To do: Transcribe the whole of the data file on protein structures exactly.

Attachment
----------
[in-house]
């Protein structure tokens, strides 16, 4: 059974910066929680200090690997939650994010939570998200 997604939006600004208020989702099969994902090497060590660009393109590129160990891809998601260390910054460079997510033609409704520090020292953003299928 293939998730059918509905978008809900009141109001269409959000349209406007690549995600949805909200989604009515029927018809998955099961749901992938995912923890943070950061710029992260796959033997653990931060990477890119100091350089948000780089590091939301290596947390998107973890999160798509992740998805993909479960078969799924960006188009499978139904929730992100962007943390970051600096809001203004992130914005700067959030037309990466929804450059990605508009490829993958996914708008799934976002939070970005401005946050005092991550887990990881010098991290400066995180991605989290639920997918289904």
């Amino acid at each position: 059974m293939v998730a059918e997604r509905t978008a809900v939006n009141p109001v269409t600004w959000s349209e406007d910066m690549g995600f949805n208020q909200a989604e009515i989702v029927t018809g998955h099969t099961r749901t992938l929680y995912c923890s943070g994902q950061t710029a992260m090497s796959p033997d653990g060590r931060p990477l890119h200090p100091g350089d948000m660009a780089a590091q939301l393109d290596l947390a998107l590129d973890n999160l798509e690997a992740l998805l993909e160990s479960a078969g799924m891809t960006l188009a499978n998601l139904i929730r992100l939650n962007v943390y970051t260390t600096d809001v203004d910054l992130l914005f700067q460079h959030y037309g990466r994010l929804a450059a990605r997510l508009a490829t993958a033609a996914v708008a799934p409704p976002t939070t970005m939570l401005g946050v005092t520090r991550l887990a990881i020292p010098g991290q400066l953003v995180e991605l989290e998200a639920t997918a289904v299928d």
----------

[in-house]
């Protein structure tokens, strides 16, 4: 059974910066929680200090690997939650994010939570998200 997604939006600004208020989702099969994902090497060590660009393109590129160990891809998601260390910054460079997510033609409704520090020292953003299928 293939998730059918509905978008809900009141109001269409959000349209406007690549995600949805909200989604009515029927018809998955099961749901992938995912923890943070950061710029992260796959033997653990931060990477890119100091350089948000780089590091939301290596947390998107973890999160798509992740998805993909479960078969799924960006188009499978139904929730992100962007943390970051600096809001203004992130914005700067959030037309990466929804450059990605508009490829993958996914708008799934976002939070970005401005946050005092991550887990990881010098991290400066995180991605989290639920997918289904």
């Amino acid at each position: 059974m293939v998730a059918e997604r509905t978008a809900v939006n009141p109001v269409t600004w959000s349209e406007d910066m690549g995600f949805n208020q909200a989604e009515i989702v029927t018809g998955h099969t099961r749901t992938l929680y995912c923890s943070g994902q950061t710029a992260m090497s796959p033997d653990g060590r931060p990477l890119h200090p100091g350089d948000m660009a780089a590091q939301l393109d290596l947390a998107l590129d973890n999160l798509e690997a992740l998805l993909e160990s479960a078969g799924m891809t960006l188009a499978n998601l139904i929730r992100l939650n962007v943390y970051t260390t600096d809001v203004d910054l992130l914005f700067q460079h959030y037309g990466r994010l929804a450059a990605r997510l508009a490829t993958a033609a996914v708008a799934p409704p976002t939070t970005m939570l401005g946050v005092t520090r991550l887990a990881i020292p010098g991290q400066l953003v995180e991605l989290e998200a639920t997918a289904v299928d």